• Getting the kids involved in cooking (preparing food does not automatically lead to eating it yourself, as it turns out. It can, however, lend itself to experimenting with dish soap as a condiment), and
  • Preparing bento lunches.

My son loved the way those bento lunches looked, showed them off to his friends at the cafeteria table, and then regularly threw them out and bought himself A BIG COOKIE for lunch, instead.

Out of everything we’ve tried, though, we’ve gotten the best results from watching Jamie Oliver’s Food Revolution together as a family. For some reason, when I talk about food, I am “nagging.” The same idea coming out of Jamie Oliver’s puckish pie-hole? Is imminently reasonable. After the first season of the show, the child who’d been eating BIG COOKIES for lunch started lecturing his table-mates on the evils of flavored milk–which, frankly, I am willing to call progress.

Fed Up With Lunch by “Mrs. Q.” Image credit: Chronicle Books.

The BIG COOKIE melodrama made me realize how difficult it is to effect lasting, meaningful change in our school lunch programs. In my elementary school, the issue split parents into two opposing factions: those advocating for an edible schoolyard-styled (garden to table) nutrition curriculum were on one side of the debate, and those who felt menu changes would either be too expensive (or a form of Big-Brother-y government-control) sat on the other. Meanwhile, at the same time that everyone else was picking sides, a rogue “bring back the birthday cupcakes” task force was quickly coalescing in the back of the room. PS: I live in a school district where 31% of the students are eligible for free or reduced lunch plans, and as we’ve all heard by now, Congress has just made pizza a vegetable.

How do you even begin to create consensus in a situation like that?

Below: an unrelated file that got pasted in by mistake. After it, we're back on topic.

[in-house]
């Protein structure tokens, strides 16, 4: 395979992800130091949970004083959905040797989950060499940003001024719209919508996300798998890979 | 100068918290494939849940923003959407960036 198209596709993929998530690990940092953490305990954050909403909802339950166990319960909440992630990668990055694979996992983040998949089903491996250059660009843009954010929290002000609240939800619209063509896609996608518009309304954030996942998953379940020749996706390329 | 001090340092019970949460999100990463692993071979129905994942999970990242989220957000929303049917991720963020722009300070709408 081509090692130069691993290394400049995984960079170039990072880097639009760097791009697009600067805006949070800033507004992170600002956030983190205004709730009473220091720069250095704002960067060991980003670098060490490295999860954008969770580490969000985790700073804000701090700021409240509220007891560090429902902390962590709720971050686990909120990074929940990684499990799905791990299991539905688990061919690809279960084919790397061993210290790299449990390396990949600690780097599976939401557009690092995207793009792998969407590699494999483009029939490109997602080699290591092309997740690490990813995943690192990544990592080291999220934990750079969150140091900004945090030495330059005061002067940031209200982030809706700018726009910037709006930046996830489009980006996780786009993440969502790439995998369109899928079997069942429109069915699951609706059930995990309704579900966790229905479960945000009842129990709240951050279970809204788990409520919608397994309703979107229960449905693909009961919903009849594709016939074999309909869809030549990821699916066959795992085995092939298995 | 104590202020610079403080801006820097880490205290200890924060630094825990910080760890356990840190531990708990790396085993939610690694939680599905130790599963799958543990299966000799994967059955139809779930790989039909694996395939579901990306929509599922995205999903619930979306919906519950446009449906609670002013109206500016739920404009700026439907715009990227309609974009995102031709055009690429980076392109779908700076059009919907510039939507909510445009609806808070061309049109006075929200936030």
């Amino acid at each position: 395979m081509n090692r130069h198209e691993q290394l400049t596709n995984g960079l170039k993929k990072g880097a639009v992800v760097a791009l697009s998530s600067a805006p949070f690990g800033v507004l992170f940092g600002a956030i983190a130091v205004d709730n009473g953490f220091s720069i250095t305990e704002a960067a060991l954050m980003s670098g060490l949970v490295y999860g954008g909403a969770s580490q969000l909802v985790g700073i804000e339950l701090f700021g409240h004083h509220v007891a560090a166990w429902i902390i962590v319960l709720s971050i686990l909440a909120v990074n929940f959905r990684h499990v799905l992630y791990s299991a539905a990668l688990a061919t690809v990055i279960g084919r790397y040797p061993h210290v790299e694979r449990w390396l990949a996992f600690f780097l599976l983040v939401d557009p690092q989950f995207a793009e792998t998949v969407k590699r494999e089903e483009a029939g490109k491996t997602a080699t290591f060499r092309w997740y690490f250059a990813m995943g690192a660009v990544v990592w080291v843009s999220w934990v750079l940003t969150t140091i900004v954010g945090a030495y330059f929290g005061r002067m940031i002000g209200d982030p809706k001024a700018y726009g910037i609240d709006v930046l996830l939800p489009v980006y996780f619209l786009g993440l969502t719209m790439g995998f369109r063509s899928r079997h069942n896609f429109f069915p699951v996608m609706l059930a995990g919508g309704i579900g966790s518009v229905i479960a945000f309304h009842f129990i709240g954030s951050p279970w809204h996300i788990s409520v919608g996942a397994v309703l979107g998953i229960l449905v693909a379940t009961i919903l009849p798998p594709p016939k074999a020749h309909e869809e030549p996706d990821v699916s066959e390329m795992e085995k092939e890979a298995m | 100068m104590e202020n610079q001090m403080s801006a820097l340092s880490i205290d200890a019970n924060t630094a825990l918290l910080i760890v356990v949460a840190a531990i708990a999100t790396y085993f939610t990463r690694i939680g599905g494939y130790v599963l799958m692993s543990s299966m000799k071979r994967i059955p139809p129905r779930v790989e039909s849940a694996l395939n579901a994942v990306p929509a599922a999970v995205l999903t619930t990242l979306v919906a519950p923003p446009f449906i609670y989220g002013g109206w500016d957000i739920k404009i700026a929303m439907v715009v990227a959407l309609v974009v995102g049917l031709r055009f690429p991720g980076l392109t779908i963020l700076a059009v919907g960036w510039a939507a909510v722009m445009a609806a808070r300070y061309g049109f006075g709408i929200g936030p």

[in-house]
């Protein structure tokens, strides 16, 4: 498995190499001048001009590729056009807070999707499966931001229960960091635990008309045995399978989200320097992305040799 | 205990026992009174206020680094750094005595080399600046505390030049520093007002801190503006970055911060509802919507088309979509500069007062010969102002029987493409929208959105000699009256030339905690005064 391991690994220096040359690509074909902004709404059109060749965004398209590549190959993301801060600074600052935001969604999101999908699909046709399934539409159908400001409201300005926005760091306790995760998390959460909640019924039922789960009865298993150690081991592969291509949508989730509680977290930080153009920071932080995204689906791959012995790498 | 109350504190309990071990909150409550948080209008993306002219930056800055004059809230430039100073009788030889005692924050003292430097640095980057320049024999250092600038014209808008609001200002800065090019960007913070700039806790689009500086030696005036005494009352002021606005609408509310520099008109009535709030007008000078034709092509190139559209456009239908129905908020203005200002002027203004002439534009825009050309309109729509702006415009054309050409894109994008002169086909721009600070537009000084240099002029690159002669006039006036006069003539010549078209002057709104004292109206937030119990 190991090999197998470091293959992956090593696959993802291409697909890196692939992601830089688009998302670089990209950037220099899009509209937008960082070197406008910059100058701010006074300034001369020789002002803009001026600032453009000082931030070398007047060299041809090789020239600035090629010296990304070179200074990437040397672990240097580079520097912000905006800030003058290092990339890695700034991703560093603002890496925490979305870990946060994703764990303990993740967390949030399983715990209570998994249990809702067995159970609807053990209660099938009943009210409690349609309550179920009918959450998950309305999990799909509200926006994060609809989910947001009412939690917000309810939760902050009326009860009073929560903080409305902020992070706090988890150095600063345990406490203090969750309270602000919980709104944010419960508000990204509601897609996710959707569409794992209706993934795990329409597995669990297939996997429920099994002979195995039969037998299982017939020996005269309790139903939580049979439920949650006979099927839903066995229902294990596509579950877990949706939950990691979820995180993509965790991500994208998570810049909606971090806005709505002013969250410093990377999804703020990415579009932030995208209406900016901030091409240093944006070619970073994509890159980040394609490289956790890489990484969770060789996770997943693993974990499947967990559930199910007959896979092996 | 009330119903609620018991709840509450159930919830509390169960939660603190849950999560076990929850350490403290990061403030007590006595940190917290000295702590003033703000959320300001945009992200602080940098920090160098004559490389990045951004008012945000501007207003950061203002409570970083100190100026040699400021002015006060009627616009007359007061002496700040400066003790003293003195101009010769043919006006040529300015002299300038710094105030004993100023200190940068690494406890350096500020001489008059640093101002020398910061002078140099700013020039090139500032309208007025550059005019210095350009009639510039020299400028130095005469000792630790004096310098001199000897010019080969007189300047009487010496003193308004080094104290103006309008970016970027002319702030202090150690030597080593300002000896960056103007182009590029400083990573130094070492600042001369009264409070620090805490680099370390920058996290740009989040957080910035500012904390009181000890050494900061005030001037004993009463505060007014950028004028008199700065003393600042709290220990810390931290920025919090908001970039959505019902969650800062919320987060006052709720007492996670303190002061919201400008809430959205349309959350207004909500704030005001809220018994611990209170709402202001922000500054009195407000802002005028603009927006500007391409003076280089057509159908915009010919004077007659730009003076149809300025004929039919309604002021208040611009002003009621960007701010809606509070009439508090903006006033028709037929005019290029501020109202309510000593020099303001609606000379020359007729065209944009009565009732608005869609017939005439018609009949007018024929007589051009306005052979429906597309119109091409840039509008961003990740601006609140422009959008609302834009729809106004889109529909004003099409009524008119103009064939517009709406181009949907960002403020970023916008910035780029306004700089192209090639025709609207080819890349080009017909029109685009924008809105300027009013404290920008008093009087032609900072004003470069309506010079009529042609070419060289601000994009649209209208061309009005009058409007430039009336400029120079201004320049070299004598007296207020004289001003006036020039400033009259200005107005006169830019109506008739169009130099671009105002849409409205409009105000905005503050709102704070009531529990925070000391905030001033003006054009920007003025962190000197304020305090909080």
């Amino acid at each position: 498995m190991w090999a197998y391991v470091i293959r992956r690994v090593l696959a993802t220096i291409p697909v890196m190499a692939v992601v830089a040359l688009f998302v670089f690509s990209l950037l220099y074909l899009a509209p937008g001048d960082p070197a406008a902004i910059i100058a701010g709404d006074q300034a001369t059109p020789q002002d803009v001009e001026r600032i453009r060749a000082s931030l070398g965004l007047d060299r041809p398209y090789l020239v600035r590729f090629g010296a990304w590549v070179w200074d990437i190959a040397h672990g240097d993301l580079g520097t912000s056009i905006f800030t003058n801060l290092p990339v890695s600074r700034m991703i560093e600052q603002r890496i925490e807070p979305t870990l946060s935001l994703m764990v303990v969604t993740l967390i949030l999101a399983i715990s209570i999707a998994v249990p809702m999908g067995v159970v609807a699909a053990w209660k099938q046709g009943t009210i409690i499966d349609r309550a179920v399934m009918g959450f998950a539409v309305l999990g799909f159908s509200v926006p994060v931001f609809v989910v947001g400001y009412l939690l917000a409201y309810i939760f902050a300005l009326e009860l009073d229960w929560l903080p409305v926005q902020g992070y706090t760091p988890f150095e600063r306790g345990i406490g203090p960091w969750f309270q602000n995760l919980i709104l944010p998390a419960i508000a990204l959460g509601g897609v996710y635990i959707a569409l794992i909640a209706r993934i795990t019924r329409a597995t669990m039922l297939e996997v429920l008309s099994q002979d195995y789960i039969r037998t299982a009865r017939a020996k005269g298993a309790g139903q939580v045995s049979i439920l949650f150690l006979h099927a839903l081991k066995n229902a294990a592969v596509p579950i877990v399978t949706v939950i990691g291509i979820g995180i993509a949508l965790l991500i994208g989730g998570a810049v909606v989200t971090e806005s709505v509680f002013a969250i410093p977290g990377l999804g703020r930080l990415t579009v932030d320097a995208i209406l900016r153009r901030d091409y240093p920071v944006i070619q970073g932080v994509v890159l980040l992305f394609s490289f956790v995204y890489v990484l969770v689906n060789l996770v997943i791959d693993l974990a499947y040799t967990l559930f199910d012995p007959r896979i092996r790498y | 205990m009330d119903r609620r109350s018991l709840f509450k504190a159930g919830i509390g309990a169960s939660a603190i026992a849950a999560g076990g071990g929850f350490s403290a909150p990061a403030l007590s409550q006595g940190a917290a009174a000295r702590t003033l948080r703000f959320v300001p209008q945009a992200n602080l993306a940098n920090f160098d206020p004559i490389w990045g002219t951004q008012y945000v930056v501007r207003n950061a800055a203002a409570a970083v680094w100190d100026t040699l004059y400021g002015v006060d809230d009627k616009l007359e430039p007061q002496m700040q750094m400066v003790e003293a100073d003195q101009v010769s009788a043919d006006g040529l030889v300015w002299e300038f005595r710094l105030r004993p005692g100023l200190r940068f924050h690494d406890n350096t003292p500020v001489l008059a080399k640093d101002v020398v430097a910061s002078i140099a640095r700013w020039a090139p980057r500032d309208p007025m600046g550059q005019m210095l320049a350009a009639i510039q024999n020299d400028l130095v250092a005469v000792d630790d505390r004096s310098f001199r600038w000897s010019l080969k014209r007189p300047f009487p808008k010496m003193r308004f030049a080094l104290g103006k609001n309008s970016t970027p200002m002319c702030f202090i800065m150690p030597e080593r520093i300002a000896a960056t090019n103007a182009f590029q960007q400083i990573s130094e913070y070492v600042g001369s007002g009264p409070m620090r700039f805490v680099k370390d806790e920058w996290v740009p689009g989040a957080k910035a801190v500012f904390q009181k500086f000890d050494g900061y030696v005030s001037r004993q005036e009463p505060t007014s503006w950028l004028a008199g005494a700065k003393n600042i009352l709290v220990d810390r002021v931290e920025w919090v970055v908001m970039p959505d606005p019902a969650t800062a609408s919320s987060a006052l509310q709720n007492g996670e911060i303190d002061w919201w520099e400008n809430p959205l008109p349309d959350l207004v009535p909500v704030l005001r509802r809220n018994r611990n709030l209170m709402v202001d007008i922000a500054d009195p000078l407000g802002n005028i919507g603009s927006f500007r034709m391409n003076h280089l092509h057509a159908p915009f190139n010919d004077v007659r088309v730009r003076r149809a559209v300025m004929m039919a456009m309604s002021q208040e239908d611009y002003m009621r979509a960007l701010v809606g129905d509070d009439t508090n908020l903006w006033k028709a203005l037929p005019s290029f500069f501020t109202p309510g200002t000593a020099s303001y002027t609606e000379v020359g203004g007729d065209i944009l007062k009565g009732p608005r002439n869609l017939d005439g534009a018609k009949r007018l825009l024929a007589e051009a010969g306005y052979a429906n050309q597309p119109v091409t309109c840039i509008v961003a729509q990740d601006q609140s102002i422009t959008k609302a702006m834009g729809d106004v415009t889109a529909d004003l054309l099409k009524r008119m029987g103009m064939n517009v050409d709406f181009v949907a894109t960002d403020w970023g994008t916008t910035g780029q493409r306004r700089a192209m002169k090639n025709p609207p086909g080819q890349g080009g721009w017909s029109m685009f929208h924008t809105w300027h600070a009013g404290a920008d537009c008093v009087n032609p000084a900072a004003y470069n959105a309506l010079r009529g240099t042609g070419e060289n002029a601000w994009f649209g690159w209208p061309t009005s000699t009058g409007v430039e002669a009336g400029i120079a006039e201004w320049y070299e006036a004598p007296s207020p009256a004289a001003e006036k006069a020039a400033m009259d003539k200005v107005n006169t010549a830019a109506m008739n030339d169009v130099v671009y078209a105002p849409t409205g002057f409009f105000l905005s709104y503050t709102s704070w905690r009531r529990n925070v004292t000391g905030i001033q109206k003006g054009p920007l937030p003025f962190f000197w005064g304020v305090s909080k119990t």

If it had existed then, I would have suggested that the PTA sponsor a community book read of  Sarah Wu’s new book Fed Up with Lunch. Wu is a speech therapist in a high-poverty, inner-city Chicago elementary school, and after eating and photographing the lunches at her elementary school for a year and immersing herself in the minutia of school lunch programs, she came up with this wish-list for change at her school:

  1. There should be a salad bar in every school.
  2. Ingredient transparency needs to be a priority.
  3. Processed meats should be removed from school menus.
  4. “Meatless Mondays” should be incorporated into school menus.
  5. Chocolate milk should be removed from schools.
  6. Children should be given 30 minutes of recess every day.
  7. A wellness committee (with the student voice represented) should be started in every school.

This seems like a good set of goals to begin with. Wu’s book is a quick, uncomplicated read but chock-full of statistics and resources. I recommend it unreservedly.

As for our district, we haven’t done too much to change the menus since that first meeting a couple of years ago. One change that I do find helpful (albeit a bit Big Brother-y) is that, this year, kids are being asked to scan their IDs when they buy food from the cafeteria. Parents can then go online and monitor what their children are buying and ideally a dialog about healthy food choices ensues.

We still have a long way to go to get to healthy, balanced, sustainable, menus at the school…but at least now I know when anyone’s eaten a big cookie for lunch.